jingle

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English[edit]

Etymology[edit]

(onomatopoeia); compare jangle.

Pronunciation[edit]

Noun[edit]

jingle (plural jingles)

  1. The sound of metal or glass clattering against itself.
    He heard the jingle of her keys in the door and turned off the screen.
  2. A short tune or verse, especially one used to advertise something.
    • 2012 June 3, Nathan Rabin, “TV: Review: THE SIMPSONS (CLASSIC): “Mr. Plow” (season 4, episode 9; originally aired 11/19/1992)”:
      The best of friends become the worst of enemies when Barney makes a hilarious attack ad where he viciously pummels a cardboard cut-out of Homer before special guest star Linda Ronstadt joins the fun to both continue the attack on the helpless Homer stand-in and croon a slanderously accurate, insanely catchy jingle about how “Mr. Plow is a loser/And I think he is a boozer.”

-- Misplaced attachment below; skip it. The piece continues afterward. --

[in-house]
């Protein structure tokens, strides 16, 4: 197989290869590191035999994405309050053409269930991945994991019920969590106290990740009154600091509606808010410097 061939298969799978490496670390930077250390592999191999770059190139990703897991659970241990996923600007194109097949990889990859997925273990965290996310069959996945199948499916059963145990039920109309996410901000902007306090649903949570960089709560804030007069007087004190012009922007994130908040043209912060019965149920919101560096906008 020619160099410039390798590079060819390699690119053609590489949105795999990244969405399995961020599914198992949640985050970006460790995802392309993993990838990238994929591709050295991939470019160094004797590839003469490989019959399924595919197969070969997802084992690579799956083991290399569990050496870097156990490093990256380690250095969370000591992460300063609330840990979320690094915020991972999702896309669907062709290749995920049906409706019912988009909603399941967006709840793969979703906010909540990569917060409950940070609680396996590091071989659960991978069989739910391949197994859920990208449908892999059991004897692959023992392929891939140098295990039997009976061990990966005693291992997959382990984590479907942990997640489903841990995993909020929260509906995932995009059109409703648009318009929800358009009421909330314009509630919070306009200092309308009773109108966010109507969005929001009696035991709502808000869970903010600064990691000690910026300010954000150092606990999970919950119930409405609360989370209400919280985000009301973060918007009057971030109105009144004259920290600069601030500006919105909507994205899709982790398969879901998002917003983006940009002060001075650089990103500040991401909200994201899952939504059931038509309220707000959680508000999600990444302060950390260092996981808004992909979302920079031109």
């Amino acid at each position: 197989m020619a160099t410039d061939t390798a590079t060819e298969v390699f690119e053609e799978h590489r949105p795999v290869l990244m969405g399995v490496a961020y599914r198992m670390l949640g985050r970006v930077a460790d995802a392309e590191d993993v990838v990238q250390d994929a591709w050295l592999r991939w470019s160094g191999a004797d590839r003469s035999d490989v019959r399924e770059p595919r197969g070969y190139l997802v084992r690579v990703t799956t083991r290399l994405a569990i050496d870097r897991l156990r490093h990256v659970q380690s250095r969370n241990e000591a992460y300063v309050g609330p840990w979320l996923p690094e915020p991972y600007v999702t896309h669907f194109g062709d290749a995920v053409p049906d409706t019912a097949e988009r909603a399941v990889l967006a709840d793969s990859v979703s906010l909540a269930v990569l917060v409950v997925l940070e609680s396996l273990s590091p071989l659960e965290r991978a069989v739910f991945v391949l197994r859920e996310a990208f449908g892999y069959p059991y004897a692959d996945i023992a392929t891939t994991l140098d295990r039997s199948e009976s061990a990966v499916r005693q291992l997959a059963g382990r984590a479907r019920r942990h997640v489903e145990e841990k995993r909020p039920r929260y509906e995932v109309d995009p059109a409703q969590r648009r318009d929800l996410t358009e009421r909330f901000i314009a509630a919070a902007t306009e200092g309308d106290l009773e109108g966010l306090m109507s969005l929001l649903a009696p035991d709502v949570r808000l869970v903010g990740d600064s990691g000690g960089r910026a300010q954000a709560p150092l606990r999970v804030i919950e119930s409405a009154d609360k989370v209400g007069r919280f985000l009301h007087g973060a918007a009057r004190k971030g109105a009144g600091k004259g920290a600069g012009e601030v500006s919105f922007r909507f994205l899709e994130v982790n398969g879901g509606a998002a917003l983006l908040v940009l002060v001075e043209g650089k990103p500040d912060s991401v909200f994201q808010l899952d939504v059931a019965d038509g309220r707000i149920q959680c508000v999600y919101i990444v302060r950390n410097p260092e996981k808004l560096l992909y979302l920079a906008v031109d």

3. A carriage drawn by horses.

Translations[edit]

Verb[edit]

jingle (third-person singular simple present jingles, present participle jingling, simple past and past participle jingled)

  1. To make a noise of metal or glass clattering against itself.
    The beads jingled as she walked.
  2. To cause to make a noise of metal or glass clattering against itself.
    She jingled the beads as she walked.
  3. (dated) To rhyme or sound with a jingling effect.
    • Macaulay
      Jingling street ballads.

Translations[edit]

Derived terms[edit]

Related terms[edit]

See also[edit]


French[edit]

Etymology[edit]

From English jingle.

Pronunciation[edit]

Noun[edit]

jingle m (plural jingles)

  1. jingle (tune)
    C'est l'heure d'envoyer le jingle.

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